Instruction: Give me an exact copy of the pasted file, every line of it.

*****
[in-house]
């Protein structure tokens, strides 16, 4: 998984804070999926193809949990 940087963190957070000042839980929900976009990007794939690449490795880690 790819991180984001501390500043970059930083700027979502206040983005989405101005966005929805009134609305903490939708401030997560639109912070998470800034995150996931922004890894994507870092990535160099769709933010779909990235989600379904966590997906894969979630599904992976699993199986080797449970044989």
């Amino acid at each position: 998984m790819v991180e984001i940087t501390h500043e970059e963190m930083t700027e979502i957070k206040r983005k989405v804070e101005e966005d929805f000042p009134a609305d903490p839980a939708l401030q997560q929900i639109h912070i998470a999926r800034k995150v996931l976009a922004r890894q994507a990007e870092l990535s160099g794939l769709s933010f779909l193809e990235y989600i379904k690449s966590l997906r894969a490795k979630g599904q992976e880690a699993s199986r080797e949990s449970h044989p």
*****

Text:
[in-house]
């Protein structure tokens, strides 16, 4: 998984804070999926193809949990 940087963190957070000042839980929900976009990007794939690449490795880690 790819991180984001501390500043970059930083700027979502206040983005989405101005966005929805009134609305903490939708401030997560639109912070998470800034995150996931922004890894994507870092990535160099769709933010779909990235989600379904966590997906894969979630599904992976699993199986080797449970044989």
């Amino acid at each position: 998984m790819v991180e984001i940087t501390h500043e970059e963190m930083t700027e979502i957070k206040r983005k989405v804070e101005e966005d929805f000042p009134a609305d903490p839980a939708l401030q997560q929900i639109h912070i998470a999926r800034k995150v996931l976009a922004r890894q994507a990007e870092l990535s160099g794939l769709s933010f779909l193809e990235y989600i379904k690449s966590l997906r894969a490795k979630g599904q992976e880690a699993s199986r080797e949990s449970h044989p």